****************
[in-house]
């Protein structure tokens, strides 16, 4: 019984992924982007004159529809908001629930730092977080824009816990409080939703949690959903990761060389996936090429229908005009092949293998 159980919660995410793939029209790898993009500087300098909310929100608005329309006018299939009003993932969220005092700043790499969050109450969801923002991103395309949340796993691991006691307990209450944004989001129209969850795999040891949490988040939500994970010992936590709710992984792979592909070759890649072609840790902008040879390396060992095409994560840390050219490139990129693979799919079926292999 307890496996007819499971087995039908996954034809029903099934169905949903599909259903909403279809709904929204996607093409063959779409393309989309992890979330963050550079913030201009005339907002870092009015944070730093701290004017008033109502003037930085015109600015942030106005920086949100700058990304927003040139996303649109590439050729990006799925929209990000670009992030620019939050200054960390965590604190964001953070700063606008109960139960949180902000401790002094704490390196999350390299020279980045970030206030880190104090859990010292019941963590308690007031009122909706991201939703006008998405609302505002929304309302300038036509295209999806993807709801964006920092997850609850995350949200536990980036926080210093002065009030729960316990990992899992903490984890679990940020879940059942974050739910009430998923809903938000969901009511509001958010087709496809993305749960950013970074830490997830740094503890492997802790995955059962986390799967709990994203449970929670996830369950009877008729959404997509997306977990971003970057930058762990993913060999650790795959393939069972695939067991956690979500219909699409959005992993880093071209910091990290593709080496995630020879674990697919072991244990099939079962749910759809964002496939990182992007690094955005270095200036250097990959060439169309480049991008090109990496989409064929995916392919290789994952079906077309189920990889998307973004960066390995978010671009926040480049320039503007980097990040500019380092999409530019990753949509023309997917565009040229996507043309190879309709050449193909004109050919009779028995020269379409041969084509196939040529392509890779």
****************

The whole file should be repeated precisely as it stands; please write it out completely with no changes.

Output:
[in-house]
């Protein structure tokens, strides 16, 4: 019984992924982007004159529809908001629930730092977080824009816990409080939703949690959903990761060389996936090429229908005009092949293998 159980919660995410793939029209790898993009500087300098909310929100608005329309006018299939009003993932969220005092700043790499969050109450969801923002991103395309949340796993691991006691307990209450944004989001129209969850795999040891949490988040939500994970010992936590709710992984792979592909070759890649072609840790902008040879390396060992095409994560840390050219490139990129693979799919079926292999 307890496996007819499971087995039908996954034809029903099934169905949903599909259903909403279809709904929204996607093409063959779409393309989309992890979330963050550079913030201009005339907002870092009015944070730093701290004017008033109502003037930085015109600015942030106005920086949100700058990304927003040139996303649109590439050729990006799925929209990000670009992030620019939050200054960390965590604190964001953070700063606008109960139960949180902000401790002094704490390196999350390299020279980045970030206030880190104090859990010292019941963590308690007031009122909706991201939703006008998405609302505002929304309302300038036509295209999806993807709801964006920092997850609850995350949200536990980036926080210093002065009030729960316990990992899992903490984890679990940020879940059942974050739910009430998923809903938000969901009511509001958010087709496809993305749960950013970074830490997830740094503890492997802790995955059962986390799967709990994203449970929670996830369950009877008729959404997509997306977990971003970057930058762990993913060999650790795959393939069972695939067991956690979500219909699409959005992993880093071209910091990290593709080496995630020879674990697919072991244990099939079962749910759809964002496939990182992007690094955005270095200036250097990959060439169309480049991008090109990496989409064929995916392919290789994952079906077309189920990889998307973004960066390995978010671009926040480049320039503007980097990040500019380092999409530019990753949509023309997917565009040229996507043309190879309709050449193909004109050919009779028995020269379409041969084509196939040529392509890779």